Godin and Squidoo were profiled on CNN and in the Washington Post, while the website was given top prize in SXSW's community/wiki category. In July 2008, Squidoo was one of the 500 most visited sites in the world.
On August 15, 2014, Godin announced that Squidoo was acquired by HubPages, and stated that the aim is to relocate some of Squidoo's content to its new home at HubPages by October 1, 2014.
Godin developed the idea for ChangeThis, a website aimed at spreading ideas through PDF files. In the summer of 2004, Godin hired five interns—Amit Gupta, Catherine Hickey, Noah Weiss, Phoebe Espiritu and Michelle Sriwongtong—to build and develop the website. The website went live on August 14, 2004. Tom Peters, Chris Anderson, and Guy Kawasaki all had manifestos featured on ChangeThis. In July 2005, ChangeThis was turned over to 800-CEO-READ, a distributor of business literature in the United States.
In December 2008, Godin announced in a blog post that he would be offering a six-month alternative MBA program at his office in Hastings on Hudson, NY. 48,000 people looked at the post and 340 applied. He invited 27 applicants to his office for a group interview. They spent two hours interviewing one another. After co-mingling, they and Godin together wrote down the names of their favorite candidates. Three weeks later the chosen 9 showed up at Godin's office. This group graduated in July 2009.
In February 2012, Godin released a 30,000 word manifesto on Squidoo in response to the question "What do you think we ought to do about education?". This manifesto is "totally free to read, share, translate, print and, most of all, use to start an essential conversation".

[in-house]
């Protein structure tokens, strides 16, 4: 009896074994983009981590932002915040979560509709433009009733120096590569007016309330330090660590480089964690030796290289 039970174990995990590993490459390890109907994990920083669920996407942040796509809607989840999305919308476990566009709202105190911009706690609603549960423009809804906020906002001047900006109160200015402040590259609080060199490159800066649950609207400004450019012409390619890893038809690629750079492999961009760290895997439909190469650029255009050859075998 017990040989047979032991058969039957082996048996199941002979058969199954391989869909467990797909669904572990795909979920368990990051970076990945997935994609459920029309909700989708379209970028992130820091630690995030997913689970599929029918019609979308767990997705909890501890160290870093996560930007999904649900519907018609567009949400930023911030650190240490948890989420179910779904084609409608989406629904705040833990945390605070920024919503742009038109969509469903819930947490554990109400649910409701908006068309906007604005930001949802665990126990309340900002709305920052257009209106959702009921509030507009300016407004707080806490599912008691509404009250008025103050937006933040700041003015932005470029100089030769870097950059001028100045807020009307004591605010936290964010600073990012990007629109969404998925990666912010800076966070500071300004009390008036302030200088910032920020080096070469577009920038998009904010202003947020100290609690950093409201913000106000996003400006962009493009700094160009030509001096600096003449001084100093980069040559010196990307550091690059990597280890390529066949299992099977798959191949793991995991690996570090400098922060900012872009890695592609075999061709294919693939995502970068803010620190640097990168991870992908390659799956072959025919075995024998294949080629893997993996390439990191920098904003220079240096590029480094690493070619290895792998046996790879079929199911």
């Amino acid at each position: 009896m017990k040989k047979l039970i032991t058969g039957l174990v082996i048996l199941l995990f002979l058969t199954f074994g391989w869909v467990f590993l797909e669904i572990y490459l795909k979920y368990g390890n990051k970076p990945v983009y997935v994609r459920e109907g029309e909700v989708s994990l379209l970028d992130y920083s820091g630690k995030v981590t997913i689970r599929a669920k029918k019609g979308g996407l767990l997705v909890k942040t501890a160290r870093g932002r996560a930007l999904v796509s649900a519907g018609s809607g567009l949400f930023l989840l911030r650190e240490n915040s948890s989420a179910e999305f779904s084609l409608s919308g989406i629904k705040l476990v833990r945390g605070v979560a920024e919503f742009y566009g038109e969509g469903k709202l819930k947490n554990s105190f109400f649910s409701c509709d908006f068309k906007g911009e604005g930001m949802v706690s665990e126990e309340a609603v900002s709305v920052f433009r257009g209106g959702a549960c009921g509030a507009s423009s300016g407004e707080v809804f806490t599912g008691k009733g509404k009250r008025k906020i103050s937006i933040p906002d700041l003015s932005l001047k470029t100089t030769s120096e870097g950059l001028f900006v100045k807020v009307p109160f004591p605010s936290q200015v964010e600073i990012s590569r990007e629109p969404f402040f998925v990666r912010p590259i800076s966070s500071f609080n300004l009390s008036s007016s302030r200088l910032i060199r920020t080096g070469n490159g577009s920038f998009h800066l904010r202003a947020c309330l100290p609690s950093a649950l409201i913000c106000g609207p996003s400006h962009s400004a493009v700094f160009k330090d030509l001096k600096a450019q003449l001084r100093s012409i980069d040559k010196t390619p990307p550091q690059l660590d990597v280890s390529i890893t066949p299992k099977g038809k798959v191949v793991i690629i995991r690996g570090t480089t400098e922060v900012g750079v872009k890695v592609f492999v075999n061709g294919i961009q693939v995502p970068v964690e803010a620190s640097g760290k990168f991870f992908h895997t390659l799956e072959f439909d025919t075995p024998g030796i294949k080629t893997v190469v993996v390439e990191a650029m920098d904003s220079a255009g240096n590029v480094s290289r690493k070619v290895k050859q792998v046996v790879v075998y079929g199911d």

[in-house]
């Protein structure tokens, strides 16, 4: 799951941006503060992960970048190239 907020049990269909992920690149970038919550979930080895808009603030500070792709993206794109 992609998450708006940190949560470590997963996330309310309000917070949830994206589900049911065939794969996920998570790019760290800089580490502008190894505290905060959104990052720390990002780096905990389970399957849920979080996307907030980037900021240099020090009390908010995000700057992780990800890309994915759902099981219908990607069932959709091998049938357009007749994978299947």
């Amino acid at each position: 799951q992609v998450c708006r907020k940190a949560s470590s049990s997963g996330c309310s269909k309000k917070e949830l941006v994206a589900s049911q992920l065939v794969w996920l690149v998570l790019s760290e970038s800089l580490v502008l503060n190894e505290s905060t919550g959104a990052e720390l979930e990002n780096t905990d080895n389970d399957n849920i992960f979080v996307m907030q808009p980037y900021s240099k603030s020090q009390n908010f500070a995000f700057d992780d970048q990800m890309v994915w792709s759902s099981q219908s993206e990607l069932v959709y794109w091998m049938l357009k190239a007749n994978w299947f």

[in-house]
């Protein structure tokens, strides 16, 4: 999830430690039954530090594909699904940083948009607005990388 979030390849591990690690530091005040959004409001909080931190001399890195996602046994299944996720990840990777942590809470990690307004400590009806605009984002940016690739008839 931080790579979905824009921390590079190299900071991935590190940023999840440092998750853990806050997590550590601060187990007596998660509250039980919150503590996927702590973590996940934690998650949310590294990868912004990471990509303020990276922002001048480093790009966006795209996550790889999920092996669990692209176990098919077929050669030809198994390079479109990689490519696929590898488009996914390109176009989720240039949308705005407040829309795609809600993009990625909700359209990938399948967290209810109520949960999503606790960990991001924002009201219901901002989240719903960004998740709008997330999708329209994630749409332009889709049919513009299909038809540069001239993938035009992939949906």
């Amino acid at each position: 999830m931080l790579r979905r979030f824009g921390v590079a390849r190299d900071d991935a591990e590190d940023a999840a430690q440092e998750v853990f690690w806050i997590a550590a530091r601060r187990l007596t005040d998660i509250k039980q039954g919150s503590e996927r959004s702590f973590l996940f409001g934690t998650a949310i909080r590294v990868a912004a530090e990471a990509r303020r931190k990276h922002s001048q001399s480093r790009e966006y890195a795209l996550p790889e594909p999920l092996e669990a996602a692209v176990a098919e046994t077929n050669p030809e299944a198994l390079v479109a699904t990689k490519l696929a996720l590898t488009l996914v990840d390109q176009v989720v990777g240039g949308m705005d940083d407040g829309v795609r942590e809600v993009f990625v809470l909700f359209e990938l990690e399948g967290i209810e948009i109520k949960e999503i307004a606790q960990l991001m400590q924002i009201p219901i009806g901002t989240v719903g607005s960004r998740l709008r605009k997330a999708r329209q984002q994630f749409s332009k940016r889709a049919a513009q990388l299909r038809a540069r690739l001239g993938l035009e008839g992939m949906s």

In June 2012, Godin launched a new project—an experiment in crowdfunding a published book. Instead of approaching his publisher for his next book, The Icarus Deception: Why Make Art?, Godin launched a Kickstarter campaign. In the first week, he raised more than $250,000 from readers, which in turn secured him a book contract with his publisher.
In October 2012, Godin started a podcast on the Earwolf network. The weekly podcast follows Seth as he guides thirty entrepreneurs through a workshop exploring how they can build and run their dream business.
As of April 27, 2014, Godin is the author of 17 books: Tribes and Linchpin are his two best-selling books, while Free Prize Inside was a Forbes Business Book of the Year in 2004. Additionally, during its first two years of release, Purple Cow sold over 150,000 copies in over more than 23 print runs. The Dip was a Business Week and New York Times bestseller. In the early 1990s, he created a 10-book series for children titled Worlds of Power, which was written by various writers. Each of the book's plots is based on a video game and are written in a novelized form.
#1: Seth's blog (as of access date: exact number tracked and their rankings are updated daily)